I've done all of the above. I praise those who get along. I even have a "kindness box" where they earn smileys when I see them working together and getting along. If they earn a certain number of smileys, they get a small surprise (30 minute educational cartoon, extra playtime) but it still persists. I feel like unless they are doing seat work, they argue. I don't know how to respond when they say, "Mrs. Z, he has three blocks and I only have two...Mrs. Z, she took that puzzle piece out oft hand." I just want to say, "hmmm...that's too bad" and leave it at that. We also talk about what we could do to instead of arguing. We talk about the problem and what we could do to solve them. They are just driving me nuts with this!

    However, I haven't tried explaining how it would look if adults argued like Miss Scrimmage mentioned. I'll try that!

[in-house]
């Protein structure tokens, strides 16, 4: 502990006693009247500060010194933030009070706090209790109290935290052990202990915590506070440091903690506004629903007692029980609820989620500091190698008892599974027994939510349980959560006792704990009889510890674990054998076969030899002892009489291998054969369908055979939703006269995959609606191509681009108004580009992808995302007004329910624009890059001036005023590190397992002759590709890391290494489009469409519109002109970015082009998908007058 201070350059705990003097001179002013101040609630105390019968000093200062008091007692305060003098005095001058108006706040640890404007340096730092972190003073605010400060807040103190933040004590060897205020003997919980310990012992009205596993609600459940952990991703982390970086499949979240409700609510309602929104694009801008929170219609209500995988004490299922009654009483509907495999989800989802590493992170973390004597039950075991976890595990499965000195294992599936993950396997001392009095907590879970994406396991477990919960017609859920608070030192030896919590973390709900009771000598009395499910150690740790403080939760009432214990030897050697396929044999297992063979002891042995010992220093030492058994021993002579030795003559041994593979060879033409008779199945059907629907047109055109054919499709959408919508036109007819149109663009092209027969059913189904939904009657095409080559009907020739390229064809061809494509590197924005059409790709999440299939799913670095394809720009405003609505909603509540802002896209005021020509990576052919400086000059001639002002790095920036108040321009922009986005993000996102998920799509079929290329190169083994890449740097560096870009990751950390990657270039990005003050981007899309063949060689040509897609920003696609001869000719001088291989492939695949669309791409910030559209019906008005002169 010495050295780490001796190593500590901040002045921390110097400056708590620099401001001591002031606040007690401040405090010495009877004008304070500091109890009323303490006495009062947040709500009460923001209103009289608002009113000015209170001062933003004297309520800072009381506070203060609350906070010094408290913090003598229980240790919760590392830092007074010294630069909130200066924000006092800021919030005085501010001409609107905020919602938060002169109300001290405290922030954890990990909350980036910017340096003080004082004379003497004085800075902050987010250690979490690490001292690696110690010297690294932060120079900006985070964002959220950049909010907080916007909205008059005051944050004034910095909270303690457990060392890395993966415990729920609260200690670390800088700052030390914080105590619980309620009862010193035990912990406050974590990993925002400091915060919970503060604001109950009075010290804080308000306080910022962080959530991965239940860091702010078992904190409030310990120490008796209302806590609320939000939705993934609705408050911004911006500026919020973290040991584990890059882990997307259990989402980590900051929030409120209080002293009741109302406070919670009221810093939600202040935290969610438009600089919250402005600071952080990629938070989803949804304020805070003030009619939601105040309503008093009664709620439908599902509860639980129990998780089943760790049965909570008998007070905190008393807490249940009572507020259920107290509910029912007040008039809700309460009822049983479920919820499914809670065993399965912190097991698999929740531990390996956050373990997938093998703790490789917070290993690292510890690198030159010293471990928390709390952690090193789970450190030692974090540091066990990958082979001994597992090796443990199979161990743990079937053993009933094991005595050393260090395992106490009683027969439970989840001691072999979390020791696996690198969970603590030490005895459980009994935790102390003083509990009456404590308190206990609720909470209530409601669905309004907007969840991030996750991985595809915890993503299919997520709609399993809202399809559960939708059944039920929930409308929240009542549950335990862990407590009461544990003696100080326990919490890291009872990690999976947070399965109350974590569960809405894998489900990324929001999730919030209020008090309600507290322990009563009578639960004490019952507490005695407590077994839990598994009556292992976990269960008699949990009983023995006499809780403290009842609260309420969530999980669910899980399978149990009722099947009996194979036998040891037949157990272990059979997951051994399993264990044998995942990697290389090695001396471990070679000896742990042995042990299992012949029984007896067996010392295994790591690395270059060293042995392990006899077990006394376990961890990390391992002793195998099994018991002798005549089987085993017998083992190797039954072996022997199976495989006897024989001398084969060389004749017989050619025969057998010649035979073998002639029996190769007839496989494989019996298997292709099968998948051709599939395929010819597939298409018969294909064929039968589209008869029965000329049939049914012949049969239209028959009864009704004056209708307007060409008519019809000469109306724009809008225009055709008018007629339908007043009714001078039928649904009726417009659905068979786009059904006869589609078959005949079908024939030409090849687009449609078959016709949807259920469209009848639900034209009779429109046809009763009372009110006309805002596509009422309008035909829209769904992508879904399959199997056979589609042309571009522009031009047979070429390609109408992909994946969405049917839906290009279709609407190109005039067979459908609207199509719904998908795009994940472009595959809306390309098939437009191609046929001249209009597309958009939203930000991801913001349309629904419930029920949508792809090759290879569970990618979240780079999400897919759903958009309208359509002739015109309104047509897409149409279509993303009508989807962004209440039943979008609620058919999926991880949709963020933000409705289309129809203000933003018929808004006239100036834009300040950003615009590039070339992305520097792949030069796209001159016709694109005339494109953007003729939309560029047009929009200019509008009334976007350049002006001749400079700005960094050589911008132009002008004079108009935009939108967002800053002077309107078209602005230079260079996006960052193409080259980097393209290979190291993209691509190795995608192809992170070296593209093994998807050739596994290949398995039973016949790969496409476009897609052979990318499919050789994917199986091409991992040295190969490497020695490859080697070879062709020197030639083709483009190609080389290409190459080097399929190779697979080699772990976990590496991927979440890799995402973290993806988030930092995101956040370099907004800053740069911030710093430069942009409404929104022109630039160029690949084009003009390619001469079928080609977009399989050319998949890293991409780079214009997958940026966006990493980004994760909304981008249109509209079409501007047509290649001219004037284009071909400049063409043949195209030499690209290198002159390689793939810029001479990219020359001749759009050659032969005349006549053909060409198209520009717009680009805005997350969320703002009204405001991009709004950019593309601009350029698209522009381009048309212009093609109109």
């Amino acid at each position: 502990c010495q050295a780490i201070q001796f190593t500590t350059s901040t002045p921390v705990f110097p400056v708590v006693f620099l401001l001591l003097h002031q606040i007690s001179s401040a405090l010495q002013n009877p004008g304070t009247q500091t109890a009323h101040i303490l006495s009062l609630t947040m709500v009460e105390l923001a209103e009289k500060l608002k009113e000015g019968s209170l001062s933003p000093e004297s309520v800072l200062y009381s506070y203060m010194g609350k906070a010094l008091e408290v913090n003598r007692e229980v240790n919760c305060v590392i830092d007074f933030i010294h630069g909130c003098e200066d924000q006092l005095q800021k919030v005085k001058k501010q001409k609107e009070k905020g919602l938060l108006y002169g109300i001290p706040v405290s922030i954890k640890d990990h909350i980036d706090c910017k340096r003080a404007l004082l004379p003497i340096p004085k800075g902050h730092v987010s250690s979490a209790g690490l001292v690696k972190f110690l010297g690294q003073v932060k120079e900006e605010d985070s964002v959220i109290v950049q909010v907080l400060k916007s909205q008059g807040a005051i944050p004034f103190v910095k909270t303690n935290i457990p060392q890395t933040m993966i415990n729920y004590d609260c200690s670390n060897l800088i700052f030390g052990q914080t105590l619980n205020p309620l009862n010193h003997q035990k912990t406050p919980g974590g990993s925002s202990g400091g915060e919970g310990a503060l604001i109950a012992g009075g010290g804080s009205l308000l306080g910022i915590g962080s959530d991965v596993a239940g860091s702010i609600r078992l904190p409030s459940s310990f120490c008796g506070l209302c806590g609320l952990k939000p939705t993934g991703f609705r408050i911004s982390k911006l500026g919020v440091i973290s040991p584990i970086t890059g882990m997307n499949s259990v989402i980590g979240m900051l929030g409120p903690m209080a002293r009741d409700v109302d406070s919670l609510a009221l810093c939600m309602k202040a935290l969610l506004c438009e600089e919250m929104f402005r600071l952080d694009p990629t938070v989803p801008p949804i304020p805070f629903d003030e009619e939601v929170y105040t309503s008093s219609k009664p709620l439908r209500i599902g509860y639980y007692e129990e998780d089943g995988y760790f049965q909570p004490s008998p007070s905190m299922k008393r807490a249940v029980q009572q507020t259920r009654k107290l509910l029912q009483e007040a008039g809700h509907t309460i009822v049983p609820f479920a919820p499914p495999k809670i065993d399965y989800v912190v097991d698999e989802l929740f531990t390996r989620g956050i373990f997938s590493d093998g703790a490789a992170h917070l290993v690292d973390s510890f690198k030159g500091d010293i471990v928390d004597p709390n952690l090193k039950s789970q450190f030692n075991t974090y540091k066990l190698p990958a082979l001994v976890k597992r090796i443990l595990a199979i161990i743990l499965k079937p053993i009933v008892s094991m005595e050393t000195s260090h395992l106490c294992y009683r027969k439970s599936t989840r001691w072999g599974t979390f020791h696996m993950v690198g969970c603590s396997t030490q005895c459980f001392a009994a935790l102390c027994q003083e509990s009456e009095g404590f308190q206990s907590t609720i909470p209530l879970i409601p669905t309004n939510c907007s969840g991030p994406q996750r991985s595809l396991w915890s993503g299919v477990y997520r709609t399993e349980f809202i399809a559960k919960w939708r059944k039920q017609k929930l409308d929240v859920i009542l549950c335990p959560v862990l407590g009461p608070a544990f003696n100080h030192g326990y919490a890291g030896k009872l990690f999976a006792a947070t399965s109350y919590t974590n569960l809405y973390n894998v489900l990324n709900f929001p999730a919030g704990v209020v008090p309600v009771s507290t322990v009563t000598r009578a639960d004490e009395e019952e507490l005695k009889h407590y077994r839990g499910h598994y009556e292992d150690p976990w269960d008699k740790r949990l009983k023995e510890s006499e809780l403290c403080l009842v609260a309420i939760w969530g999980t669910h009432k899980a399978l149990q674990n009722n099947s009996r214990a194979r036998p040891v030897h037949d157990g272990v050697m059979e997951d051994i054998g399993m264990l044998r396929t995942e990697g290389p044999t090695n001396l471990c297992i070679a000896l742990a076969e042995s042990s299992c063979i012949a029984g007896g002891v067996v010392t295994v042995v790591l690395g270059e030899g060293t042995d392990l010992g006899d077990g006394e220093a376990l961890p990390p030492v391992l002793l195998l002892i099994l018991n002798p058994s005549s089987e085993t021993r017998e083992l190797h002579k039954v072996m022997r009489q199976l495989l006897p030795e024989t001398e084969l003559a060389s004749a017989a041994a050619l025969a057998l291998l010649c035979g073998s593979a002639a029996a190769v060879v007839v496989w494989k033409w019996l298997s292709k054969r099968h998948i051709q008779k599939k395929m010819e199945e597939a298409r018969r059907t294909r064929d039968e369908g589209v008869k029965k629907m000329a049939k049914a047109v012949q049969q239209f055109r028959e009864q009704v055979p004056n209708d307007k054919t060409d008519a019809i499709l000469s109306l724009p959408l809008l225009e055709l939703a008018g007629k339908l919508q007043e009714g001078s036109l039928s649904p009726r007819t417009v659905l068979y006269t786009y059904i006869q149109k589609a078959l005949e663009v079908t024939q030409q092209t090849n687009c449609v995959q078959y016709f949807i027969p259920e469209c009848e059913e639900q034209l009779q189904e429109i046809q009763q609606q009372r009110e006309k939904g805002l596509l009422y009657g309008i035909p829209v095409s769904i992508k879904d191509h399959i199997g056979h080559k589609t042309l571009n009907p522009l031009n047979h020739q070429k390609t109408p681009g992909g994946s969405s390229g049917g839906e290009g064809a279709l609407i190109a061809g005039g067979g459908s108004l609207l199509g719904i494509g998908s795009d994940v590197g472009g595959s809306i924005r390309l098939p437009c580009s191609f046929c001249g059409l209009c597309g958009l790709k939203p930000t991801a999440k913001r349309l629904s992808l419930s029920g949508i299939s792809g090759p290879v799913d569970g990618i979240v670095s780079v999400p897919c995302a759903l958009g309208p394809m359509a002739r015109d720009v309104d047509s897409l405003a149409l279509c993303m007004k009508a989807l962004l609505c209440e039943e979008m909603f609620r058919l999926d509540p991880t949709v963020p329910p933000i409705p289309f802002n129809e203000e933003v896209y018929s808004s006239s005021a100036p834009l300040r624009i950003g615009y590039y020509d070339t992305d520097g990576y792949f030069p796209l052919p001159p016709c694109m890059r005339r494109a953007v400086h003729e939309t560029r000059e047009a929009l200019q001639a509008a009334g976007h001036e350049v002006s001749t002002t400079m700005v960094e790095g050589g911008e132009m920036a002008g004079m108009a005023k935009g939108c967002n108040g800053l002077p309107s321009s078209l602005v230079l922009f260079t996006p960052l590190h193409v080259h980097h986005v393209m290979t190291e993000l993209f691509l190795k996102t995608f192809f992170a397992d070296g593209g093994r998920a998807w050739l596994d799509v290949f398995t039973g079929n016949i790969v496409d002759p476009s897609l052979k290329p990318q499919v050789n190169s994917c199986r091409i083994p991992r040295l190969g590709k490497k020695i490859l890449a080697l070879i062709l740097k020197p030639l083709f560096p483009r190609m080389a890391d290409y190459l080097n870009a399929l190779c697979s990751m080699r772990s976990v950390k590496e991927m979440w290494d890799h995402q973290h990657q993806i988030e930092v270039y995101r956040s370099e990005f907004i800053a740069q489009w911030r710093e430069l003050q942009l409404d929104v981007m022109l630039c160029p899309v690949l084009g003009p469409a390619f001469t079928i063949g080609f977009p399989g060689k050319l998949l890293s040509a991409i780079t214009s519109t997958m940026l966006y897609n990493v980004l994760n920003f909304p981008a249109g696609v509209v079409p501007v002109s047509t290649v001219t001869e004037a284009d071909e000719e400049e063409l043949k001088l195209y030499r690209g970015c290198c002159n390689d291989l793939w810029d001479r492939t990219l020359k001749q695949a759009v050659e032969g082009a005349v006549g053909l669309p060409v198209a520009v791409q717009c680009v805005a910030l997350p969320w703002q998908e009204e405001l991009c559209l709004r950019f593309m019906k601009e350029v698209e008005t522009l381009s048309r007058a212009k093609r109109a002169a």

Thank you for your replies!
     
  7. MissScrimmage

    MissScrimmage Aficionado

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    Mar 13, 2016

    I always say, "Hmm... that's too bad. What are you going to do to solve that?" "What can you do about that?" Or I'll ask, "What would you like me to do about it?" (in a kind tone, like you actually want to know how you can help :) ).

    The power of a stare can do wonders. Sometimes they just want to be heard. So by listening and not responding, they usually go and solve it on their own. I do that on recess duty a lot.

    And every so often I'll say, "Are you venting or would you like my opinion?" But that's only for chronic tattlers.